The best Angels player to wear number 31
Numbers 29 and 30 are retired by the Los Angeles Angels, and an argument could be made that 31 should be as well. Dean Chance has an argument of being one of the five best pitchers in franchise history. He won a Cy Young Award and was really good for his five full seasons as an Angel.
For most numbers, Chance would've been the choice. He had a 2.83 ERA in 223 appearances (168 starts) as an Angel. He won the pitching Triple Crown in 1964 when he went 20-9 with a 1.65 ERA in 278.1 innings pitched. This was his Cy Young year.
Chance was traded to the Twins following the 1966 season. Had he pitched more with the Angels it's possible he'd be the best player to wear number 31, but even then he'd have work to do because of who the actual best player is.
Chuck Finley is the best player to wear number 31 in LA Angels history
Finley spent the first 14 of his 17 years in the MLB with the Angels. He began his career as a reliever but would become a full-time member of the Angels rotation in the 1988 season. His real breakout would occur just one season later.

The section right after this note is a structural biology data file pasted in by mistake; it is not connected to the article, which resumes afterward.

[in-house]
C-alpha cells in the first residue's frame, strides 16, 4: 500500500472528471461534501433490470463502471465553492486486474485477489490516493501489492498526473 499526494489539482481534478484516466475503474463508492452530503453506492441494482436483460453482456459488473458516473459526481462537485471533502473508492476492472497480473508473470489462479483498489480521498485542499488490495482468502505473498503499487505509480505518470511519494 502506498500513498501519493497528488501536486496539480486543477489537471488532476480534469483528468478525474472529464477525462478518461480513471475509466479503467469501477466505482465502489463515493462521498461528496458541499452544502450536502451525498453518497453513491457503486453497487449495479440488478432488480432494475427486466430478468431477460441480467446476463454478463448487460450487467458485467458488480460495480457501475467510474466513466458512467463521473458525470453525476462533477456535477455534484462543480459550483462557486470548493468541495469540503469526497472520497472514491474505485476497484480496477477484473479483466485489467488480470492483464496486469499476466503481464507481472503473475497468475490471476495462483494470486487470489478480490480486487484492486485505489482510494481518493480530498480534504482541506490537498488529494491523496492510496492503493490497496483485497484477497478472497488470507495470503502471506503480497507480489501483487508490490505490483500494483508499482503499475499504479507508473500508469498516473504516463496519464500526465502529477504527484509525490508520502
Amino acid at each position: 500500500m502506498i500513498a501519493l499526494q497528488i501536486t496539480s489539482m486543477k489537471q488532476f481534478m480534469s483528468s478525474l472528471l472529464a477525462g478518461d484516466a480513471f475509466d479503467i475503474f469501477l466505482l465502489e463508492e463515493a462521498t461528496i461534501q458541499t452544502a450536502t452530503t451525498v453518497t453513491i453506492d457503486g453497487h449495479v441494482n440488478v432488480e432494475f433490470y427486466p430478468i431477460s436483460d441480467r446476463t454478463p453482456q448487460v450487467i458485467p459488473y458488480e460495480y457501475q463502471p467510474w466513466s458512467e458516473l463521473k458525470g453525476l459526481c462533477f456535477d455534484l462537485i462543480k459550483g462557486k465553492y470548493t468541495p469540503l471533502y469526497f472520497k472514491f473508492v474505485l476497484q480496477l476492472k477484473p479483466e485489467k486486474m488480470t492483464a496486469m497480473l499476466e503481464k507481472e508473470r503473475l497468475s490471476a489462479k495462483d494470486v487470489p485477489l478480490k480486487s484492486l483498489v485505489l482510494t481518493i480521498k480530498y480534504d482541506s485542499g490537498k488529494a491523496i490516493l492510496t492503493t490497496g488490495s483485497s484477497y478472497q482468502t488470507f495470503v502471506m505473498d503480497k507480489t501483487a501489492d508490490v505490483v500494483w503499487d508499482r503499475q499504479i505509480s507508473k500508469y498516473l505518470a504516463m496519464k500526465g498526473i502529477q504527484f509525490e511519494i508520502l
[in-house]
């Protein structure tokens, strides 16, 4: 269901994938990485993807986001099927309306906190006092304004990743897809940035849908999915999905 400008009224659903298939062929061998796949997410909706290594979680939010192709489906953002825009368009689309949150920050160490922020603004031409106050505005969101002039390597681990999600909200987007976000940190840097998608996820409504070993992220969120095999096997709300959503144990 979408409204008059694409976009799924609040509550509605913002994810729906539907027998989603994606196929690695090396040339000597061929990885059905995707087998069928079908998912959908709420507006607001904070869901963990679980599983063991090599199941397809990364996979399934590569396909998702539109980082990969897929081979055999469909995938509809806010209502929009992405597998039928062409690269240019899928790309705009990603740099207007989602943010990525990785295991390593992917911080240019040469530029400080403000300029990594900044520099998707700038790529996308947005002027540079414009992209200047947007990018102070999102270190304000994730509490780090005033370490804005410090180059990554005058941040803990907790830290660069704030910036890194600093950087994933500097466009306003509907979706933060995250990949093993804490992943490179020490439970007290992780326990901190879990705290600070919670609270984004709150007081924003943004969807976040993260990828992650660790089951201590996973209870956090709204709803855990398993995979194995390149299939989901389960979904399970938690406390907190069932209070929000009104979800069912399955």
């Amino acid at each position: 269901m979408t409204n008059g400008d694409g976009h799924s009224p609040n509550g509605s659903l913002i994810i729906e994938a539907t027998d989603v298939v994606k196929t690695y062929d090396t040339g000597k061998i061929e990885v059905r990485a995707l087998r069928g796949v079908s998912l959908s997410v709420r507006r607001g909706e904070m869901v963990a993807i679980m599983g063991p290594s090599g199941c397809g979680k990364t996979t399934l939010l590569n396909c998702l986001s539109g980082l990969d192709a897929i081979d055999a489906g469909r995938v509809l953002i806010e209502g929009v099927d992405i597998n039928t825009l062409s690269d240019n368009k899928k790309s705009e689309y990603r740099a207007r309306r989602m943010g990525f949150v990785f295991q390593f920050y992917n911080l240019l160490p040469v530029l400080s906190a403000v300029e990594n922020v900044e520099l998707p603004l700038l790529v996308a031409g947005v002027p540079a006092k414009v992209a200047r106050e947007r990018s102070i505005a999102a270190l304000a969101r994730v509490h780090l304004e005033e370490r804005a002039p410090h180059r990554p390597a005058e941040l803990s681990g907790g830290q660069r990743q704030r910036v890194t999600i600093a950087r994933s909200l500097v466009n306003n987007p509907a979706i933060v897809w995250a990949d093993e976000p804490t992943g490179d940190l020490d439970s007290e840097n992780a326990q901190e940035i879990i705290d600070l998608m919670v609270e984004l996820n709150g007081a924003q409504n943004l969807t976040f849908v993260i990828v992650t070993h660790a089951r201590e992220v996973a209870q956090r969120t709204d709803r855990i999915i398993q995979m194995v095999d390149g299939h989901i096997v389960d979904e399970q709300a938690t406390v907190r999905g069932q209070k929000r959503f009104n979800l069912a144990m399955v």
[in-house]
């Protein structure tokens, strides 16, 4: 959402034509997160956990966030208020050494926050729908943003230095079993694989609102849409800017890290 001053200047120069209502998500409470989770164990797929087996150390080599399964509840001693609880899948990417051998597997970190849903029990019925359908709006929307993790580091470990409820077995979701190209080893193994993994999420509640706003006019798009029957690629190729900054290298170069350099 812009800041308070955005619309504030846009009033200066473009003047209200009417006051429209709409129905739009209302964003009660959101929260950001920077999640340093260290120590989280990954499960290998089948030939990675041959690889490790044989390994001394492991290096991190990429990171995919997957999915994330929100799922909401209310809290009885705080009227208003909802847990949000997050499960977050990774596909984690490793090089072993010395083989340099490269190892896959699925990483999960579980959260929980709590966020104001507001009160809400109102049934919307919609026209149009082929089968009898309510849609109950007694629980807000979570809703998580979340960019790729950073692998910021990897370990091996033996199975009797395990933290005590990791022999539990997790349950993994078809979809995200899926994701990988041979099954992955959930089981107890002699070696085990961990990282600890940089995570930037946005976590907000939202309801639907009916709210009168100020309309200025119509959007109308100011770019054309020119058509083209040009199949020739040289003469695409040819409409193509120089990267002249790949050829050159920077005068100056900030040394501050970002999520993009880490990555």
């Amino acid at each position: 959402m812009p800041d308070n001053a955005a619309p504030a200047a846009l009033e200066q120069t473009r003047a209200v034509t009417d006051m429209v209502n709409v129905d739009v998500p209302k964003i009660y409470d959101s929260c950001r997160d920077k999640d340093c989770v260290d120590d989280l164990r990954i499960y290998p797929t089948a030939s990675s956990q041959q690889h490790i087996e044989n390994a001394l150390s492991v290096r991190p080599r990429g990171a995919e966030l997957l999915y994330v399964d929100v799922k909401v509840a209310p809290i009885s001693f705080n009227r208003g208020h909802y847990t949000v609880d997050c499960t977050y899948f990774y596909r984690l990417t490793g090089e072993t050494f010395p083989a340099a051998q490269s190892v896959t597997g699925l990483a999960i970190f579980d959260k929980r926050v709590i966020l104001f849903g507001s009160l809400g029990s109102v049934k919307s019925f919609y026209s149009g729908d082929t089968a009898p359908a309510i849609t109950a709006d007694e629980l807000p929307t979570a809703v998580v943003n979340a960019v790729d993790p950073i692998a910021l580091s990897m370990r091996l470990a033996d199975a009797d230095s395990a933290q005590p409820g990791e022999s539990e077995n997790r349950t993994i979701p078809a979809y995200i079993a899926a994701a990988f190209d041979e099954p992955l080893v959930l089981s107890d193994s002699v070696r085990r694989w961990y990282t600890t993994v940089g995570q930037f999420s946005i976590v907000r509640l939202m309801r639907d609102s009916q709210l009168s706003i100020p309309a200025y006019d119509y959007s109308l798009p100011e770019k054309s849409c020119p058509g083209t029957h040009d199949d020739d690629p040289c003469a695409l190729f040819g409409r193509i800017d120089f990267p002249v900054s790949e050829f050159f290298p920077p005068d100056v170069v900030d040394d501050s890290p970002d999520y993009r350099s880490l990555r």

Finley went 16-9 with a 2.57 ERA in 29 starts and 199.2 innings pitched. He was an all-star for the first time, and looked like a building block for the future.
That success would carry into the 1990 season when he was at his absolute best. Finley went 18-9 with a 2.40 ERA in 32 starts and 236 innings pitched. He was an all-star again and finished seventh in the AL Cy Young voting. His 158 ERA+ was a career-best and so was the ERA. His 2.40 ERA is the lowest single-season ERA for a southpaw in Angels history.
Finley was a workhorse for the Angels and would rarely miss a start. He wasn't the most talented pitcher they've ever had, but the longevity and consistency he had as an Angel is unmatched.
The southpaw is the franchise's leader in bWAR for pitchers, wins, innings, and starts. He's one of the best pitchers in franchise history, and again, an argument can be made to have his jersey retired. Only three players have worn it in 23 years since he left. Tyler Anderson becoming the fourth to wear it makes it less likely, though.